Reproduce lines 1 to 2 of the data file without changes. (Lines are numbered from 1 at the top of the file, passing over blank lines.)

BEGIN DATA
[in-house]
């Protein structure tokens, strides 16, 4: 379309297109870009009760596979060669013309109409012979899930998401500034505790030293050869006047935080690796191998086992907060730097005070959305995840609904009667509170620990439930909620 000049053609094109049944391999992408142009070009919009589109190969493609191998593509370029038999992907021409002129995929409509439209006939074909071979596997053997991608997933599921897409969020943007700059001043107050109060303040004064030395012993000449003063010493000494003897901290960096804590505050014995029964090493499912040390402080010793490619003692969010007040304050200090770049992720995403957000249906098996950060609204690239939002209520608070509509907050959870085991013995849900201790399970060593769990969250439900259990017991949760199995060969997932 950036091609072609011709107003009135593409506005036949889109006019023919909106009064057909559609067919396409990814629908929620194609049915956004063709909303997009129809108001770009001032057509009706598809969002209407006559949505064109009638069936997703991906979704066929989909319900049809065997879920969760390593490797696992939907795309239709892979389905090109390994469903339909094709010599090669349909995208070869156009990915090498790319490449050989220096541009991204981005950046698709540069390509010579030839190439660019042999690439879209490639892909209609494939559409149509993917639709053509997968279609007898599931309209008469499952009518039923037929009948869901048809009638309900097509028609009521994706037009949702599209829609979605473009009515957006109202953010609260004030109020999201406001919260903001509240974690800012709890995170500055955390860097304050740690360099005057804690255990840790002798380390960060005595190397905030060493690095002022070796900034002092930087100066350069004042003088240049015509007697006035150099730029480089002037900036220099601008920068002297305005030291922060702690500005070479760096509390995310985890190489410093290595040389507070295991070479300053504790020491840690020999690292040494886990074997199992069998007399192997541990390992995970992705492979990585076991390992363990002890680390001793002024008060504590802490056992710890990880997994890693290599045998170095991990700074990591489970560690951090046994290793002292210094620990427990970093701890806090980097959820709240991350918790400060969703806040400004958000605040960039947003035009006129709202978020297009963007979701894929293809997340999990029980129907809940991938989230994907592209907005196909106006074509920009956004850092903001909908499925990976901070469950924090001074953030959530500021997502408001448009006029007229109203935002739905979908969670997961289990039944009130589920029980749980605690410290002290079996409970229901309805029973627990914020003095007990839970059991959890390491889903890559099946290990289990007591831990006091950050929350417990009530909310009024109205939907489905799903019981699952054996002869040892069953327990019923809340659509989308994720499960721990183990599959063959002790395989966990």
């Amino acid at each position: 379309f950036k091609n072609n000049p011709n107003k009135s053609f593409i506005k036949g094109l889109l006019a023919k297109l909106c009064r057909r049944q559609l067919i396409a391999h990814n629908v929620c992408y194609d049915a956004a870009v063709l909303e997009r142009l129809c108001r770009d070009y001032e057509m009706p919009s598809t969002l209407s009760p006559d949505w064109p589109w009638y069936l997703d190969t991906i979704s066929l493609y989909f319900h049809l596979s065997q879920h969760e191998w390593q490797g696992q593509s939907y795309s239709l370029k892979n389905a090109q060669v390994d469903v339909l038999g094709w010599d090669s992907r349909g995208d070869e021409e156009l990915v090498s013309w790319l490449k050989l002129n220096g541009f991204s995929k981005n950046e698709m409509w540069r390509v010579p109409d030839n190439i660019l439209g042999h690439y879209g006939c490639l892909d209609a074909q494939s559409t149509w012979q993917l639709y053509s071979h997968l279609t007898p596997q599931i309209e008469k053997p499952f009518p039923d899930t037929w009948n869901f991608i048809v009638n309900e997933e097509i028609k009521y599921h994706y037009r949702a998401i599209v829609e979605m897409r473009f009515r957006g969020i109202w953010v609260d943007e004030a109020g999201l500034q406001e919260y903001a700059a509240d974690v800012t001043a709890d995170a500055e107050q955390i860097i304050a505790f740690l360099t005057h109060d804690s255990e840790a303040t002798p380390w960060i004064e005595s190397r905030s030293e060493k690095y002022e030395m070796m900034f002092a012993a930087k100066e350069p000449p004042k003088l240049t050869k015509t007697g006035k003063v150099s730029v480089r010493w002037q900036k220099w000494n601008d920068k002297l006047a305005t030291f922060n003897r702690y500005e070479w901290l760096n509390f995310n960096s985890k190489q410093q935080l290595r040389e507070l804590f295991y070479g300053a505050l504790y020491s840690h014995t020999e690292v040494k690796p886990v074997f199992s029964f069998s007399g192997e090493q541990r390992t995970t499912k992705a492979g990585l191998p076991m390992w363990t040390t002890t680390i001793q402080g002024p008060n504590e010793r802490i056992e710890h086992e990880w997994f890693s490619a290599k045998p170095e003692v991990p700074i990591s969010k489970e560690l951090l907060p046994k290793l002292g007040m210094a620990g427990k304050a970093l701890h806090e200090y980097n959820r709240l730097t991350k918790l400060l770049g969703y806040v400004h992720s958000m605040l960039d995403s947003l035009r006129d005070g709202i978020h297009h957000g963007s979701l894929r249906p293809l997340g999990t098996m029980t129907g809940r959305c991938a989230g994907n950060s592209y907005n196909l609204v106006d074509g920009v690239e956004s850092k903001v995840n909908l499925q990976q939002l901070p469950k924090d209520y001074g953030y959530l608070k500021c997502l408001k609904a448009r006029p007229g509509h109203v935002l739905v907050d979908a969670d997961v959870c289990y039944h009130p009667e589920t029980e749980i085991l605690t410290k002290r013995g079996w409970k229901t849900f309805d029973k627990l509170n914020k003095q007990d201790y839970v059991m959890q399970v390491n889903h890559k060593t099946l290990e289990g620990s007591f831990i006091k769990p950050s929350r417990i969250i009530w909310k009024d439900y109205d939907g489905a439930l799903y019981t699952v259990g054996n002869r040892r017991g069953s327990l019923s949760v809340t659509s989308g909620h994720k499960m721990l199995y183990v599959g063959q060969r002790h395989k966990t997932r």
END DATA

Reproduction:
[in-house]
């Protein structure tokens, strides 16, 4: 379309297109870009009760596979060669013309109409012979899930998401500034505790030293050869006047935080690796191998086992907060730097005070959305995840609904009667509170620990439930909620 000049053609094109049944391999992408142009070009919009589109190969493609191998593509370029038999992907021409002129995929409509439209006939074909071979596997053997991608997933599921897409969020943007700059001043107050109060303040004064030395012993000449003063010493000494003897901290960096804590505050014995029964090493499912040390402080010793490619003692969010007040304050200090770049992720995403957000249906098996950060609204690239939002209520608070509509907050959870085991013995849900201790399970060593769990969250439900259990017991949760199995060969997932 950036091609072609011709107003009135593409506005036949889109006019023919909106009064057909559609067919396409990814629908929620194609049915956004063709909303997009129809108001770009001032057509009706598809969002209407006559949505064109009638069936997703991906979704066929989909319900049809065997879920969760390593490797696992939907795309239709892979389905090109390994469903339909094709010599090669349909995208070869156009990915090498790319490449050989220096541009991204981005950046698709540069390509010579030839190439660019042999690439879209490639892909209609494939559409149509993917639709053509997968279609007898599931309209008469499952009518039923037929009948869901048809009638309900097509028609009521994706037009949702599209829609979605473009009515957006109202953010609260004030109020999201406001919260903001509240974690800012709890995170500055955390860097304050740690360099005057804690255990840790002798380390960060005595190397905030060493690095002022070796900034002092930087100066350069004042003088240049015509007697006035150099730029480089002037900036220099601008920068002297305005030291922060702690500005070479760096509390995310985890190489410093290595040389507070295991070479300053504790020491840690020999690292040494886990074997199992069998007399192997541990390992995970992705492979990585076991390992363990002890680390001793002024008060504590802490056992710890990880997994890693290599045998170095991990700074990591489970560690951090046994290793002292210094620990427990970093701890806090980097959820709240991350918790400060969703806040400004958000605040960039947003035009006129709202978020297009963007979701894929293809997340999990029980129907809940991938989230994907592209907005196909106006074509920009956004850092903001909908499925990976901070469950924090001074953030959530500021997502408001448009006029007229109203935002739905979908969670997961289990039944009130589920029980749980605690410290002290079996409970229901309805029973627990914020003095007990839970059991959890390491889903890559099946290990289990007591831990006091950050929350417990009530909310009024109205939907489905799903019981699952054996002869040892069953327990019923809340659509989308994720499960721990183990599959063959002790395989966990």